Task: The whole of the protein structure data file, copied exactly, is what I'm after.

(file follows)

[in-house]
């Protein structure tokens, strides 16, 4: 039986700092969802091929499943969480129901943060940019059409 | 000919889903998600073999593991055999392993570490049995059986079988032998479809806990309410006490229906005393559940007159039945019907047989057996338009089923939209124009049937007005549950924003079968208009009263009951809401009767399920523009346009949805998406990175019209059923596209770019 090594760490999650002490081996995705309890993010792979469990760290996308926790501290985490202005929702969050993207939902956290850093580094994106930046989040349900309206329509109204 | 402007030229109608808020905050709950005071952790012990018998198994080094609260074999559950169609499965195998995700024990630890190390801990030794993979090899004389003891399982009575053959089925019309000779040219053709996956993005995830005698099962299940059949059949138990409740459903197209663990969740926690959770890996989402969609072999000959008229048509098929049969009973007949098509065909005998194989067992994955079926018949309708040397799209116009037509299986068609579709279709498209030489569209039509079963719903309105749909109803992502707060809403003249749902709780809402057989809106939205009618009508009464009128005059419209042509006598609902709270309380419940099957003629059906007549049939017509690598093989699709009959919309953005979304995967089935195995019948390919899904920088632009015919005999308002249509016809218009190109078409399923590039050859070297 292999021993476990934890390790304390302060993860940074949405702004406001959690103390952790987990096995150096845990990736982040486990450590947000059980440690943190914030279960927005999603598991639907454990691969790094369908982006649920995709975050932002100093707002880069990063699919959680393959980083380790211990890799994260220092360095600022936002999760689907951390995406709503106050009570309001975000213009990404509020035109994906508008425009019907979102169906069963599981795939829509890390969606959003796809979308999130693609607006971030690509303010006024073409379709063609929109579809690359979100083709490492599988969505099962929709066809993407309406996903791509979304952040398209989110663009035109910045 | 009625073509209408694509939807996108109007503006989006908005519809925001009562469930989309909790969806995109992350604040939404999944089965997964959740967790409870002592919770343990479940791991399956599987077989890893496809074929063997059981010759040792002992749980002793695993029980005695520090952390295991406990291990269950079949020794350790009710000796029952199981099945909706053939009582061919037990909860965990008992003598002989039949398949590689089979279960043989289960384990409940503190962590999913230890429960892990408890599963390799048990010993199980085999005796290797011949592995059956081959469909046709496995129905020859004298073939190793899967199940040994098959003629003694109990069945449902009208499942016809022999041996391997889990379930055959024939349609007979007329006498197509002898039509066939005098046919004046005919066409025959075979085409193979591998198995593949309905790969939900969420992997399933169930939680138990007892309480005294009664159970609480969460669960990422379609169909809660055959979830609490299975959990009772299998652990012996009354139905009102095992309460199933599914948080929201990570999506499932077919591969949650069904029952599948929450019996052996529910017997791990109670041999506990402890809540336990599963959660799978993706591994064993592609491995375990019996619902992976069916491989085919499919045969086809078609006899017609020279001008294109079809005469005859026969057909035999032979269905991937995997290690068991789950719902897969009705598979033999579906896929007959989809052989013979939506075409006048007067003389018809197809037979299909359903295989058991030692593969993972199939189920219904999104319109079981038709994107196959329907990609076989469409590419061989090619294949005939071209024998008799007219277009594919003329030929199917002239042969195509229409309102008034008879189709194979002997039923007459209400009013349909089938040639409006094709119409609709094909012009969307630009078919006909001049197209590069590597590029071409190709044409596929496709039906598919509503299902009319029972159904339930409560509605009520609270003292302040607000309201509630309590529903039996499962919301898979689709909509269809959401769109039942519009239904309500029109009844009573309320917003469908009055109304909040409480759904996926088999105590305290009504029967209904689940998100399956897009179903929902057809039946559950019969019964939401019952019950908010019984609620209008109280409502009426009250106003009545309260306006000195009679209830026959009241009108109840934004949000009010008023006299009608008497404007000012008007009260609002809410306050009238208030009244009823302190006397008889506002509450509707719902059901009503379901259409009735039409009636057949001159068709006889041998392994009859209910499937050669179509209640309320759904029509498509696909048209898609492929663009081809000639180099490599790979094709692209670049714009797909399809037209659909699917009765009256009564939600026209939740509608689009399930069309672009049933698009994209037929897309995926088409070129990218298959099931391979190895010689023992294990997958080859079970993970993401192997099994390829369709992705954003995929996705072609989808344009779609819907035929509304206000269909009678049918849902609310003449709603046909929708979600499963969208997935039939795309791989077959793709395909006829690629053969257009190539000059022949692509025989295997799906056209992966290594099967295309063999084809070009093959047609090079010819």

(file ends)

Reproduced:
[in-house]
């Protein structure tokens, strides 16, 4: 039986700092969802091929499943969480129901943060940019059409 | 000919889903998600073999593991055999392993570490049995059986079988032998479809806990309410006490229906005393559940007159039945019907047989057996338009089923939209124009049937007005549950924003079968208009009263009951809401009767399920523009346009949805998406990175019209059923596209770019 090594760490999650002490081996995705309890993010792979469990760290996308926790501290985490202005929702969050993207939902956290850093580094994106930046989040349900309206329509109204 | 402007030229109608808020905050709950005071952790012990018998198994080094609260074999559950169609499965195998995700024990630890190390801990030794993979090899004389003891399982009575053959089925019309000779040219053709996956993005995830005698099962299940059949059949138990409740459903197209663990969740926690959770890996989402969609072999000959008229048509098929049969009973007949098509065909005998194989067992994955079926018949309708040397799209116009037509299986068609579709279709498209030489569209039509079963719903309105749909109803992502707060809403003249749902709780809402057989809106939205009618009508009464009128005059419209042509006598609902709270309380419940099957003629059906007549049939017509690598093989699709009959919309953005979304995967089935195995019948390919899904920088632009015919005999308002249509016809218009190109078409399923590039050859070297 292999021993476990934890390790304390302060993860940074949405702004406001959690103390952790987990096995150096845990990736982040486990450590947000059980440690943190914030279960927005999603598991639907454990691969790094369908982006649920995709975050932002100093707002880069990063699919959680393959980083380790211990890799994260220092360095600022936002999760689907951390995406709503106050009570309001975000213009990404509020035109994906508008425009019907979102169906069963599981795939829509890390969606959003796809979308999130693609607006971030690509303010006024073409379709063609929109579809690359979100083709490492599988969505099962929709066809993407309406996903791509979304952040398209989110663009035109910045 | 009625073509209408694509939807996108109007503006989006908005519809925001009562469930989309909790969806995109992350604040939404999944089965997964959740967790409870002592919770343990479940791991399956599987077989890893496809074929063997059981010759040792002992749980002793695993029980005695520090952390295991406990291990269950079949020794350790009710000796029952199981099945909706053939009582061919037990909860965990008992003598002989039949398949590689089979279960043989289960384990409940503190962590999913230890429960892990408890599963390799048990010993199980085999005796290797011949592995059956081959469909046709496995129905020859004298073939190793899967199940040994098959003629003694109990069945449902009208499942016809022999041996391997889990379930055959024939349609007979007329006498197509002898039509066939005098046919004046005919066409025959075979085409193979591998198995593949309905790969939900969420992997399933169930939680138990007892309480005294009664159970609480969460669960990422379609169909809660055959979830609490299975959990009772299998652990012996009354139905009102095992309460199933599914948080929201990570999506499932077919591969949650069904029952599948929450019996052996529910017997791990109670041999506990402890809540336990599963959660799978993706591994064993592609491995375990019996619902992976069916491989085919499919045969086809078609006899017609020279001008294109079809005469005859026969057909035999032979269905991937995997290690068991789950719902897969009705598979033999579906896929007959989809052989013979939506075409006048007067003389018809197809037979299909359903295989058991030692593969993972199939189920219904999104319109079981038709994107196959329907990609076989469409590419061989090619294949005939071209024998008799007219277009594919003329030929199917002239042969195509229409309102008034008879189709194979002997039923007459209400009013349909089938040639409006094709119409609709094909012009969307630009078919006909001049197209590069590597590029071409190709044409596929496709039906598919509503299902009319029972159904339930409560509605009520609270003292302040607000309201509630309590529903039996499962919301898979689709909509269809959401769109039942519009239904309500029109009844009573309320917003469908009055109304909040409480759904996926088999105590305290009504029967209904689940998100399956897009179903929902057809039946559950019969019964939401019952019950908010019984609620209008109280409502009426009250106003009545309260306006000195009679209830026959009241009108109840934004949000009010008023006299009608008497404007000012008007009260609002809410306050009238208030009244009823302190006397008889506002509450509707719902059901009503379901259409009735039409009636057949001159068709006889041998392994009859209910499937050669179509209640309320759904029509498509696909048209898609492929663009081809000639180099490599790979094709692209670049714009797909399809037209659909699917009765009256009564939600026209939740509608689009399930069309672009049933698009994209037929897309995926088409070129990218298959099931391979190895010689023992294990997958080859079970993970993401192997099994390829369709992705954003995929996705072609989808344009779609819907035929509304206000269909009678049918849902609310003449709603046909929708979600499963969208997935039939795309791989077959793709395909006829690629053969257009190539000059022949692509025989295997799906056209992966290594099967295309063999084809070009093959047609090079010819």